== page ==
Nicaraguan negotiators had abandoned what was the seventh round of talks for the Association Agreement between Central America and the European Union because its proposal to create a 60 billion Euro common fund for economic and financial assistance had failed to be tabled for discussion.
The proposal has been qualified by European negotiators and those of the other Central American countries as "neither possible nor realistic" in the terms that were proposed, both in the elevated amount as well as the funding mechanism.
According to Mario José Moncada in a Prensalibre.com.ni article, "The private sector in the voice of Mario Amador, general manager of the National Committee of Sugar Producers (CNPA), declared their 'complete satisfaction' with the government's decision to resume talks with the EU."
The Nicaraguan Vice Chancellor indicated that the country will listen to new proposals for the regional fund in the meeting in Brussels.
In confirming Nicaragua’s attendance at the "informal meeting" between the chief negotiators of the European Union and Central America in Brussels next Thursday and Friday, Manuel Coronel, Vice Chancellor and head of the Nicaraguan negotiators, indicated they are open to “other scenarios that might favor Central America."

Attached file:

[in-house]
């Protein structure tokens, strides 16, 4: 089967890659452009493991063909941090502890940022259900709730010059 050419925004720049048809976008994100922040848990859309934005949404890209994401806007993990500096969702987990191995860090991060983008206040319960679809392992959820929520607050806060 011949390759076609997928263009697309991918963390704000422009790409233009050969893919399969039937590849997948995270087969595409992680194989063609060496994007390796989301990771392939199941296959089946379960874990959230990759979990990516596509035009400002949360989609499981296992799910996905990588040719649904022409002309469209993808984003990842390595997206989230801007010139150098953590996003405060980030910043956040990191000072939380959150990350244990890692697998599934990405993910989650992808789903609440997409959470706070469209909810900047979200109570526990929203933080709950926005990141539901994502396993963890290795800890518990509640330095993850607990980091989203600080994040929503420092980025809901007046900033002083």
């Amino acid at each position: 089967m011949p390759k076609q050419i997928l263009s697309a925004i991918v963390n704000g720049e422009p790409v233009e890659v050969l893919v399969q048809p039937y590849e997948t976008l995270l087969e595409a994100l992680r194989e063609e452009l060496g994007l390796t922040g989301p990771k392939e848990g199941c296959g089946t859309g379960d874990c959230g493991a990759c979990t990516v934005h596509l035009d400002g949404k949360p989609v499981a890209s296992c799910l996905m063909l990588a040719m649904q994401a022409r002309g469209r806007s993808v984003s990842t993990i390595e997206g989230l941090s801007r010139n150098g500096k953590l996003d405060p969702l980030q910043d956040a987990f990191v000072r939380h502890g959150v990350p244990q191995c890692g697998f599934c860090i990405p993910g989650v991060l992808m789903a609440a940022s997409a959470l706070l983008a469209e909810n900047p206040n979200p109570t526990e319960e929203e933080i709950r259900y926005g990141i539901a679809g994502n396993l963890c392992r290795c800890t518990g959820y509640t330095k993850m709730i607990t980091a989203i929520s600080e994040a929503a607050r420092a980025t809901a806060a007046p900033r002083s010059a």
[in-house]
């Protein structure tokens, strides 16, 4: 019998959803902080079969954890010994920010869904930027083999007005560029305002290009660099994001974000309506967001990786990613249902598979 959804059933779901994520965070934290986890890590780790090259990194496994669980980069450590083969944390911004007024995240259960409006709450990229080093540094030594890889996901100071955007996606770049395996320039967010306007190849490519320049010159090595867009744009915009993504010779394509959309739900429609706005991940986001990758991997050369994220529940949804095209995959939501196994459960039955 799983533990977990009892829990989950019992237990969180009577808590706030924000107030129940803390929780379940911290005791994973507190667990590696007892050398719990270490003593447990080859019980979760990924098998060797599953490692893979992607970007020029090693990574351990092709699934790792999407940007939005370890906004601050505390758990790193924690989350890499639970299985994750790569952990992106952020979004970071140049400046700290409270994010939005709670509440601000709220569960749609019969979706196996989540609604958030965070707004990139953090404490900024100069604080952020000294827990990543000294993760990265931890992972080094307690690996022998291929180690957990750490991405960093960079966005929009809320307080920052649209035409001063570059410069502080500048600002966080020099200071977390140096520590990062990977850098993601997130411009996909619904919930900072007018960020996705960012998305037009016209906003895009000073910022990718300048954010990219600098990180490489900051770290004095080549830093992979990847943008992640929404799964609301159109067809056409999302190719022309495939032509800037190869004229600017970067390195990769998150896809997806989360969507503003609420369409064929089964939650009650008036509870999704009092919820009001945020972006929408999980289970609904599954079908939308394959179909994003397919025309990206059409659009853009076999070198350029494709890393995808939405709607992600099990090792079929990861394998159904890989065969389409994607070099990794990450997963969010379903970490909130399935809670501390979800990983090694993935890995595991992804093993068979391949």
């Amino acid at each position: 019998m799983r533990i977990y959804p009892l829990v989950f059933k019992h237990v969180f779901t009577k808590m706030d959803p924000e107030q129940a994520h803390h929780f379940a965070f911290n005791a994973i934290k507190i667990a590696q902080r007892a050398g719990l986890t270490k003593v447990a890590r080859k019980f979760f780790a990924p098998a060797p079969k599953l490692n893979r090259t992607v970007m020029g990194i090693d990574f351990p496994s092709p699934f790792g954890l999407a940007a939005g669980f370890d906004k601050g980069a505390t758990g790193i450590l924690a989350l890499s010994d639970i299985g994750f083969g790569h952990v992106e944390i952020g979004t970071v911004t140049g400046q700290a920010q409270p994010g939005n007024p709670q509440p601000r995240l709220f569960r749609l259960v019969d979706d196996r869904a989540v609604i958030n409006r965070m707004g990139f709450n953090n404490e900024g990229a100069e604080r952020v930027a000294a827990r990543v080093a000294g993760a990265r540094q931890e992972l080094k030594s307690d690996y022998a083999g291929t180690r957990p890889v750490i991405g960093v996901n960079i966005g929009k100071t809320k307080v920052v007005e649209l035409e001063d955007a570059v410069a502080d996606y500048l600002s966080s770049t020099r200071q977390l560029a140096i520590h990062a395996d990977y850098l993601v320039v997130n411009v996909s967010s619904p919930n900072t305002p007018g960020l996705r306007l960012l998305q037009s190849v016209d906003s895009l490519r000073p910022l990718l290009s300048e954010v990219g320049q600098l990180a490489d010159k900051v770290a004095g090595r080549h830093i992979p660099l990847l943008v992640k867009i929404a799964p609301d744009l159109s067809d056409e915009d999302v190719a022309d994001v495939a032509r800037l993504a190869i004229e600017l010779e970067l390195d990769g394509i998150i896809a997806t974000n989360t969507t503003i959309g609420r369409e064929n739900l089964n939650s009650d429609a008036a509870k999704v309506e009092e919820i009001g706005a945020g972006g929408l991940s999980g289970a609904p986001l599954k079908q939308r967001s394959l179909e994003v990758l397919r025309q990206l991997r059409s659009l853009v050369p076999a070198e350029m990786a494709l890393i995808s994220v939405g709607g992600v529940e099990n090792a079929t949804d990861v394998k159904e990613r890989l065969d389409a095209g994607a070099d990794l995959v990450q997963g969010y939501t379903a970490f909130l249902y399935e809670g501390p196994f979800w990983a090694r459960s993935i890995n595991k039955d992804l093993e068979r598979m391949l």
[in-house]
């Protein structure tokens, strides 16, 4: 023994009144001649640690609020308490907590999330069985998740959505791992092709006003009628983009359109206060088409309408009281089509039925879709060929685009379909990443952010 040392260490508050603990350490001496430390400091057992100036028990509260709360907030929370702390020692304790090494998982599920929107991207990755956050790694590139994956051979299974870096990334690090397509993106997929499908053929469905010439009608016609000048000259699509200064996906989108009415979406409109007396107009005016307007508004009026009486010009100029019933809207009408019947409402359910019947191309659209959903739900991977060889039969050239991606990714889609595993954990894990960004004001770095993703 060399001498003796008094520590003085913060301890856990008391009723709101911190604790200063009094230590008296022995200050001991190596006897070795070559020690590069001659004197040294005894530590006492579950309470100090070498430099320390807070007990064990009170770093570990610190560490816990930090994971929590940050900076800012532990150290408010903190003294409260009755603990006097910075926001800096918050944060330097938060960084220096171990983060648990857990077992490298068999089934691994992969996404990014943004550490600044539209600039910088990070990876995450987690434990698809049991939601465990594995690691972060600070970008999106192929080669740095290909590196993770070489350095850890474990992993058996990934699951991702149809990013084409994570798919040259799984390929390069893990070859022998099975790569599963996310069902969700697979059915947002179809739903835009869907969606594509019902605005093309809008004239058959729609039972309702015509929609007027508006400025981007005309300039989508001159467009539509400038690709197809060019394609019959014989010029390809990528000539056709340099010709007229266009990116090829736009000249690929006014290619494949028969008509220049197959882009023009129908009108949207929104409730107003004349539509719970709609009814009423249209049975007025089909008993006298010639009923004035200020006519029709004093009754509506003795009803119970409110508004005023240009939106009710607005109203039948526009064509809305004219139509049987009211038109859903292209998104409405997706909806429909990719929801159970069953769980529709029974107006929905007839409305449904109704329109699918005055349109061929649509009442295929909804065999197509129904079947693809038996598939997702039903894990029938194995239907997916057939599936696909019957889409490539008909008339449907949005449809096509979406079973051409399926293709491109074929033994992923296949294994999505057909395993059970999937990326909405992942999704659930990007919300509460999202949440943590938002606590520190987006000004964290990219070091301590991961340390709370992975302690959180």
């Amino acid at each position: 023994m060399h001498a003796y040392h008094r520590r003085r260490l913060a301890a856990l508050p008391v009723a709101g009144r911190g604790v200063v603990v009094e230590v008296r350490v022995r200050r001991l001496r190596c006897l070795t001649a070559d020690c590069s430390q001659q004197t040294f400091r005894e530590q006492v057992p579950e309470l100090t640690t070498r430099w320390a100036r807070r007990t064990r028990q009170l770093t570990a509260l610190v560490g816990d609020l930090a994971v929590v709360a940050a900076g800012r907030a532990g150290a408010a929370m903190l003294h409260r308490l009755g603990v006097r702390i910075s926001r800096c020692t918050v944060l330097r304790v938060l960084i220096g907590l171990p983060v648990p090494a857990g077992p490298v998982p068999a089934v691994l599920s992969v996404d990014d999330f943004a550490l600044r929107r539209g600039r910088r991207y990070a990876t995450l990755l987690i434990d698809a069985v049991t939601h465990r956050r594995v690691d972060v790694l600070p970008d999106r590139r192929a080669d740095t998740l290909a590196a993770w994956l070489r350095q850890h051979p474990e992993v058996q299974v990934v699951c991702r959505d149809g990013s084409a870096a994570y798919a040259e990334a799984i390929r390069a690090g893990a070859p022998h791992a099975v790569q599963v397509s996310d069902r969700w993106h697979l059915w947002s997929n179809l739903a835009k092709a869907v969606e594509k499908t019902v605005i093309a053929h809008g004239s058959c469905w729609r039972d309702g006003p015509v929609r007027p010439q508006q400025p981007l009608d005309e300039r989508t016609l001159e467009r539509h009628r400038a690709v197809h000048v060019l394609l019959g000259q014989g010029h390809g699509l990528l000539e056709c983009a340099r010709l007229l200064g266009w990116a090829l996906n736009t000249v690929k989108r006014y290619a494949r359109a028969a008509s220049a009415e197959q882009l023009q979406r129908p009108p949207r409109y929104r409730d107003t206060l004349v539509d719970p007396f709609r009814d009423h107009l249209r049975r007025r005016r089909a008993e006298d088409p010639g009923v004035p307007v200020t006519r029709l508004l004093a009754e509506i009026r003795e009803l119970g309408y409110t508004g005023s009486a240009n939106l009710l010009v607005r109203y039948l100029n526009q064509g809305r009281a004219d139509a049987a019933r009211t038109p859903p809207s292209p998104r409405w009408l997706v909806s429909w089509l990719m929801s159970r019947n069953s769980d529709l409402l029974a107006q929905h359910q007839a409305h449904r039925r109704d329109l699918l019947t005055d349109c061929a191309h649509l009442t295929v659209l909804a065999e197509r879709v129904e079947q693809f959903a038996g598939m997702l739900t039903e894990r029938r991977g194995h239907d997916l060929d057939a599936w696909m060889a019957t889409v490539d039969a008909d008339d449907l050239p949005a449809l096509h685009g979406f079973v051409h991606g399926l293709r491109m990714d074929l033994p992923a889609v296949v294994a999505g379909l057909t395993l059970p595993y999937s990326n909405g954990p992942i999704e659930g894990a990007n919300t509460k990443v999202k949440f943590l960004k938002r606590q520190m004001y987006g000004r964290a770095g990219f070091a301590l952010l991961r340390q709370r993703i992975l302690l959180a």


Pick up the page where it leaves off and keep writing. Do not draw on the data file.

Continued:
Central America is seeking the European Union's backing for the establishment of a joint fund to reduce regional poverty and promote development and socio-economic growth.
The proposal came from the Central American bloc at the third round of talks on an accord with the European Union. The EU's representatives reacted positively, but the proposal is subject to approval in Brussels.
Both blocks closed 10 days of intense negotiations without closing their Association Agreement.
Talks will continue at “the highest level”, as the parties hope to agree on the final issues in May.
Rubén Morales, Guatemalan economy ministry, told Sigloxxi.com that “the Europeans announced the end of the VIII round because they needed time to analyze Central America’s last proposal on sugar, banana, rice and meat”.
Nicaragua, Honduras and Guatemala managed to place the product in Europe at $480 per metric ton, $120 above the price on the international market.
The auction was held under the framework of the Association Agreement between Central America and Europe. Although it was possible to place the sugar at a good price, producers had wanted to sell it for $500 per ton, said Mario Amador, general manager of the National Committee of Sugar Producers (CNPA).
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